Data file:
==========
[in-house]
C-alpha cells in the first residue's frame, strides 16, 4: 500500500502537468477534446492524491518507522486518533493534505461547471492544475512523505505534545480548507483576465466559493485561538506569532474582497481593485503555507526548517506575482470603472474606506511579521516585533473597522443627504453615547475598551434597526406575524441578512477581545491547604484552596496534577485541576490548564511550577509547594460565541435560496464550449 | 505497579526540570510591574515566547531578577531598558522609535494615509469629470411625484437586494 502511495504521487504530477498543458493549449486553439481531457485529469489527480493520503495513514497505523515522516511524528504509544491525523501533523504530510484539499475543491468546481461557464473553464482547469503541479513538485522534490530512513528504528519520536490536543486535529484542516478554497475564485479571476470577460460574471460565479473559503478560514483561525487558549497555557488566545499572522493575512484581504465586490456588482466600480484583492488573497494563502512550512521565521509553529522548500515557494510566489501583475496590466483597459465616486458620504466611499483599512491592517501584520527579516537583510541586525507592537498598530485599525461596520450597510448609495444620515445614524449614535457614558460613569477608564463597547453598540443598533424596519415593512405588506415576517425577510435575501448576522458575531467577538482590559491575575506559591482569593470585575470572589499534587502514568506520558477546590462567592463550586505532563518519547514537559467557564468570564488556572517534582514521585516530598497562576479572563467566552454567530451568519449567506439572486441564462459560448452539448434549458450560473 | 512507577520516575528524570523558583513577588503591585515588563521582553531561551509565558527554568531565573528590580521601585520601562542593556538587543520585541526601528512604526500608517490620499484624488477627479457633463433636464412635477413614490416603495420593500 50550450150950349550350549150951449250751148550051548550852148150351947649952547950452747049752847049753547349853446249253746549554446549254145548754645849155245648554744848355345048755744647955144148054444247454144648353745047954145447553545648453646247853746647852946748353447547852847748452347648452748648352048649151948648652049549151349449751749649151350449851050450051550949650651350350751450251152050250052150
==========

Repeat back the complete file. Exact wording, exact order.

[in-house]
C-alpha cells in the first residue's frame, strides 16, 4: 500500500502537468477534446492524491518507522486518533493534505461547471492544475512523505505534545480548507483576465466559493485561538506569532474582497481593485503555507526548517506575482470603472474606506511579521516585533473597522443627504453615547475598551434597526406575524441578512477581545491547604484552596496534577485541576490548564511550577509547594460565541435560496464550449 | 505497579526540570510591574515566547531578577531598558522609535494615509469629470411625484437586494 502511495504521487504530477498543458493549449486553439481531457485529469489527480493520503495513514497505523515522516511524528504509544491525523501533523504530510484539499475543491468546481461557464473553464482547469503541479513538485522534490530512513528504528519520536490536543486535529484542516478554497475564485479571476470577460460574471460565479473559503478560514483561525487558549497555557488566545499572522493575512484581504465586490456588482466600480484583492488573497494563502512550512521565521509553529522548500515557494510566489501583475496590466483597459465616486458620504466611499483599512491592517501584520527579516537583510541586525507592537498598530485599525461596520450597510448609495444620515445614524449614535457614558460613569477608564463597547453598540443598533424596519415593512405588506415576517425577510435575501448576522458575531467577538482590559491575575506559591482569593470585575470572589499534587502514568506520558477546590462567592463550586505532563518519547514537559467557564468570564488556572517534582514521585516530598497562576479572563467566552454567530451568519449567506439572486441564462459560448452539448434549458450560473 | 512507577520516575528524570523558583513577588503591585515588563521582553531561551509565558527554568531565573528590580521601585520601562542593556538587543520585541526601528512604526500608517490620499484624488477627479457633463433636464412635477413614490416603495420593500 50550450150950349550350549150951449250751148550051548550852148150351947649952547950452747049752847049753547349853446249253746549554446549254145548754645849155245648554744848355345048755744647955144148054444247454144648353745047954145447553545648453646247853746647852946748353447547852847748452347648452748648352048649151948648652049549151349449751749649151350449851050450051550949650651350350751450251152050250052150